Lathyrism
SpecialtyToxicology
SymptomsWeakness, fatigue, paralysis of the legs, atrophy of leg muscles, and skeletal deformities
Usual onsetGradual
DurationPermanent
TypesNeurolathyrism
Osteolathyrism
Angiolathyrism
CausesOverconsumption of Legumes containing ODAP (neurolathyrism) or beta-aminopropionitrile (angio- and osteolathyrism)
Diagnostic methodBased on symptoms and diet
TreatmentSupportive care
FrequencyRare

Lathyrism is a condition, caused by eating certain legumes of the genus lathyrus. There are three types of lathyrism: neurolathyrism, osteolathyrism, and angiolathyrism. All of which are permanent but differ in symptoms and the affected tissues.[1]

Neurolathyrism is the type associated with the consumption of legumes in the genus lathyrus that contain the toxin ODAP. ODAP ingestion results in motorneuron death. The result is paralysis and muscle atrophy of the lower limbs. Osteolathyrism, a different type of lathyrism, affects the connective tissues, not the motorneurons.[2] Osteolathyrism results from the ingestion of lathyrus odoratus seeds (sweet peas) and is often referred to as odoratism. It is caused by a different toxin (beta-aminopropionitrile), which affects the linking of collagen, a protein of connective tissues. Another type of lathyrism is angiolathyrism, which is similar to osteolathyrism in its effects on connective tissue by means of the toxin beta-aminopropionitrile. However, the blood vessels are affected as opposed to bone.

Types[edit]

Neurolathyrism[edit]

Neurolathyrism is caused by the consumption of large quantities of Lathyrus grain, specifically the grains in the genus that contain the glutamate analogue neurotoxin ODAP (also known as β-N-oxalyl-amino-L-alanine, or BOAA). Lathyrus sativus (also known as grass pea, chickling pea, kesari dal, or almorta) and to a lesser degree with Lathyrus cicera, Lathyrus ochrus and Lathyrus clymenum[3]

Osteolathyrism[edit]

Osteolathyrism affects the bones and connecting tissues, instead of the nervous system. It is a skeletal disorder. It is caused by the toxin beta-aminopropionitrile which inhibits the copper-containing enzyme lysyl oxidase, responsible for cross-linking procollagen and proelastin. BAPN is also a metabolic product of a compound present in sprouts of grasspea, pea and lentils.[4]

Angiolathyrism[edit]

Angiolathyrism affects the collagen in blood capillaries. It is also caused by the toxin beta-aminopropionitrile.

Prevention[edit]

Eating the chickling pea with grain having high concentrations of sulphur-based amino acids reduces the risk of lathyrism if grain is available. Some states in India have banned the sale of Lathyrus legumes inorder to prevent the consumption of them, which in turn lessons the possibility of lathyrism in the general population.[5]

History[edit]

The first mentioned intoxication goes back to ancient India and also Hippocrates mentions a neurological disorder 46 B.C. in Greece caused by Lathyrus seed.[6] Lathyrism was occurring on a regular basis.

During the Spanish War of Independence against Napoleon, grasspea served as a famine food. This was the subject of one of Francisco de Goya's famous aquatint prints titled Gracias a la Almorta ("Thanks to the Grasspea"), depicting poor people surviving on a porridge made from grasspea flour, one of them lying on the floor, already crippled by it.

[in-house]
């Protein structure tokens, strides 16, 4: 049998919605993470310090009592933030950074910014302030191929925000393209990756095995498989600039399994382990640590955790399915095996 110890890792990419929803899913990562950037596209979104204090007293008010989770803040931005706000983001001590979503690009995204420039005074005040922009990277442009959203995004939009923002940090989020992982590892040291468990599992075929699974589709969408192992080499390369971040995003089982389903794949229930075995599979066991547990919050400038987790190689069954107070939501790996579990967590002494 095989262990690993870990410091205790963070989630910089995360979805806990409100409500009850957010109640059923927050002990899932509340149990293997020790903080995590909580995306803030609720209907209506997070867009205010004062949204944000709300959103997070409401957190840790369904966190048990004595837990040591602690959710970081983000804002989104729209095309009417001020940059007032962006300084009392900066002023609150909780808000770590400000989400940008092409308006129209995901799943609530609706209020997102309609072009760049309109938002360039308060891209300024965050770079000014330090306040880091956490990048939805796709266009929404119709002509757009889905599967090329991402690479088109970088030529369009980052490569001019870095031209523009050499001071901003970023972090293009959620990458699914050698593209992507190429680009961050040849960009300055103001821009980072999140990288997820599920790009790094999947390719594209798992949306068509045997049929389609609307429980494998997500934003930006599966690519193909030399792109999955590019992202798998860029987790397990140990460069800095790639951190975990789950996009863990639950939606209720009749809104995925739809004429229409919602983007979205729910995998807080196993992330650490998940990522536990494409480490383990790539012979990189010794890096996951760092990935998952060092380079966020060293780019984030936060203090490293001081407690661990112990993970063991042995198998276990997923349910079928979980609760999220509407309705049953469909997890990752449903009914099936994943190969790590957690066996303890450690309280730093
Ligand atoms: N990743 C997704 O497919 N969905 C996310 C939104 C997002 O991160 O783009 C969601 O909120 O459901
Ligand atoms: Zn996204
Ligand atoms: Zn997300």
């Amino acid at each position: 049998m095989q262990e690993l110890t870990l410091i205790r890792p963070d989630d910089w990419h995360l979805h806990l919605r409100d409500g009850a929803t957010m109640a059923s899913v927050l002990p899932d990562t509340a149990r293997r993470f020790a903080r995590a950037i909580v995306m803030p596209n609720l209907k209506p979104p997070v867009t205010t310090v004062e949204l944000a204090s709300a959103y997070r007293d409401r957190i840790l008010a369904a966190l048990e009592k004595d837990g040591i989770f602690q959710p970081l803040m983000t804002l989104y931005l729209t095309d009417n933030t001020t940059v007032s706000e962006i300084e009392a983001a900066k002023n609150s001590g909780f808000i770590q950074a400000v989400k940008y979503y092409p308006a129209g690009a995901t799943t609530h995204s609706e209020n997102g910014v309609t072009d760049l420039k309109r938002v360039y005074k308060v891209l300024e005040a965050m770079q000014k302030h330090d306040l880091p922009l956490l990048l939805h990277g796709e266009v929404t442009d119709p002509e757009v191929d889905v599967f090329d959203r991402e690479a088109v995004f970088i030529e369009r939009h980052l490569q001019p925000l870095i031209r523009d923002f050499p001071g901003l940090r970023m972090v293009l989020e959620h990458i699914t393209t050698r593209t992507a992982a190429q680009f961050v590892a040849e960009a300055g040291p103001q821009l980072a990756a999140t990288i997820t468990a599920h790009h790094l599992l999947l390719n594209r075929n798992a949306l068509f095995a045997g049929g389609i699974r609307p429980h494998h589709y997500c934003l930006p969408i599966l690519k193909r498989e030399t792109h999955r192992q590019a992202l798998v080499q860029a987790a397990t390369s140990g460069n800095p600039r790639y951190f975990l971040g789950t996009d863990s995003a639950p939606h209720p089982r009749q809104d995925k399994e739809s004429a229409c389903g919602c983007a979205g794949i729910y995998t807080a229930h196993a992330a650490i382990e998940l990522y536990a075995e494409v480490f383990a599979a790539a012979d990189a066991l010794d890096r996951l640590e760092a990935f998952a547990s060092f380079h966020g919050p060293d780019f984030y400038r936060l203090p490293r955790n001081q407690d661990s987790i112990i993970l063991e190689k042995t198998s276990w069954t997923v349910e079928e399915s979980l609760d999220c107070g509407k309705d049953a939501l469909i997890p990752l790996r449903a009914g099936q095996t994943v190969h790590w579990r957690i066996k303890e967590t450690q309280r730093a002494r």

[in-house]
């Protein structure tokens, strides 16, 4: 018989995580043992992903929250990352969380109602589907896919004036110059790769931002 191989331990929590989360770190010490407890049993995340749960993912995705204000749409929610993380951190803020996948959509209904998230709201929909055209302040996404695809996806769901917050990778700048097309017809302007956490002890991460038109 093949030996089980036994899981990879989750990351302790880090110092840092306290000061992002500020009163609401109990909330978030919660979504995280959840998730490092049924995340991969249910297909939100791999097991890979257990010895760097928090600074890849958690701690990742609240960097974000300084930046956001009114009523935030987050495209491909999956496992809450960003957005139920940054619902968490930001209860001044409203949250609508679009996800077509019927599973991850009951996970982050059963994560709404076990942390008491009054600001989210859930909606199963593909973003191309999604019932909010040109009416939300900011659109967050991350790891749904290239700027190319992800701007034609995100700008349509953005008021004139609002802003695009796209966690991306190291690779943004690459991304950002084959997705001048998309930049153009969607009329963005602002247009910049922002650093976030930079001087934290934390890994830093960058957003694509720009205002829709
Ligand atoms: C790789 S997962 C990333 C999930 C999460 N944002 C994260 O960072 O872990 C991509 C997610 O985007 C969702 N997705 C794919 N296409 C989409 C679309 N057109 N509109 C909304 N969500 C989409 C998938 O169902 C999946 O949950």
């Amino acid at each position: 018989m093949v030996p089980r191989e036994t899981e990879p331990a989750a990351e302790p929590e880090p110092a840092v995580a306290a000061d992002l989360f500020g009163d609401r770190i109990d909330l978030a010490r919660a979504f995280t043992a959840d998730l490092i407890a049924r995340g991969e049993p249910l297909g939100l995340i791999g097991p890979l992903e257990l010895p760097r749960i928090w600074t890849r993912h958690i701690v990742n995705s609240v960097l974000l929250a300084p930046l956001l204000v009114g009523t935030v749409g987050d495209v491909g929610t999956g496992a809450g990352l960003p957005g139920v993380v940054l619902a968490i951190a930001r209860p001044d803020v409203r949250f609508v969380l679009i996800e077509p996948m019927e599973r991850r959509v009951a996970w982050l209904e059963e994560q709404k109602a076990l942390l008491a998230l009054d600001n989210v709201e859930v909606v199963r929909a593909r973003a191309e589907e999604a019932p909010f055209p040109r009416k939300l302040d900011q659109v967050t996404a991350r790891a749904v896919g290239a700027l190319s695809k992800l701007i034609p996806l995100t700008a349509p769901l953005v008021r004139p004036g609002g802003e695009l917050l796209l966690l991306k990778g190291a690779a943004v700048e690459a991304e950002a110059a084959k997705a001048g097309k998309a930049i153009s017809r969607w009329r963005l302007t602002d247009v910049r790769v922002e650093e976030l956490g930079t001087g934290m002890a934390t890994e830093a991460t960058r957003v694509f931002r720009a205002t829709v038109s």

During WWII, on the order of Colonel I. Murgescu, commandant of the Vapniarka concentration camp in Transnistria, the detainees - most of them Jews - were fed nearly exclusively with fodder pea. Consequently, they became ill from lathyrism.[7]

In the film Ashes [English title] by Andrzej Wajda based on the novel Popioly [Polish title] translated as Lost army [English title] by Stefan Żeromski spanning the period 1798–1812, a horse is poisoned by grain from a Spanish village. The footage of the horse losing control of its hind legs suggests that it was fed with Almortas.

Association with famine[edit]

Ingestion of legumes containing the toxin occurs, although knowledge of how to detoxify Lathyrus is present, but drought conditions can lead to fuel and water shortages preventing the necessary steps from being taken, particularly in impoverished countries.[8] Lathyrism usually occurs where the despair of poverty and malnutrition leaves few other food options.

Related conditions[edit]

Disorders that are clinically similar are konzo and Lytico-bodig disease.

References[edit]

  1. ^ "Lathyrus". AACC. The American Association for Clinical Chemistry (AACC). Retrieved 30 July 2020.
  2. ^ Ahmad, Kamal (1982). Adverse Effects of Foods. Springer, Massachusettes: Springer US. pp. 71–2. ISBN 978-1-4613-3359-3. Retrieved 30 June 2020.
  3. ^ "Medical problems caused by plants: Lathyrism" at Prince Leopold Institute of Tropical Medicine online database
  4. ^ COHN, D.F. (1995) "Are other systems apart from the nervous system involved in human lathyrism?" in Lathyrus sativus and Human Lathyrism: Progress and Prospects. Ed. Yusuf H, Lambein F. University of Dhaka. Dhaka pp. 101-2.
  5. ^ Singh, S. P.; Bhawnani, Dhiraj; Parihar, Ajit; Verma, Nirmal (15 September 2016). "An epidemiological study on incidence and determinants of Lathyrism". The Journal of Community Health Management. 3 (3): 113–122. ISSN 2394-2738. Retrieved 2 July 2020.
  6. ^ Mark V. Barrow; Charles F. Simpson; Edward J. Miller (1974). "Lathyrism: A Review". The Quarterly Review of Biology. 49 (2): 101–128. doi:10.1086/408017. JSTOR 2820941. PMID 4601279.
  7. ^ isurvived.org: The Holocaust in Romania Under the Antonescu Government, by Marcu Rozen.
  8. ^ Cite error: The named reference patient was invoked but never defined (see the help page).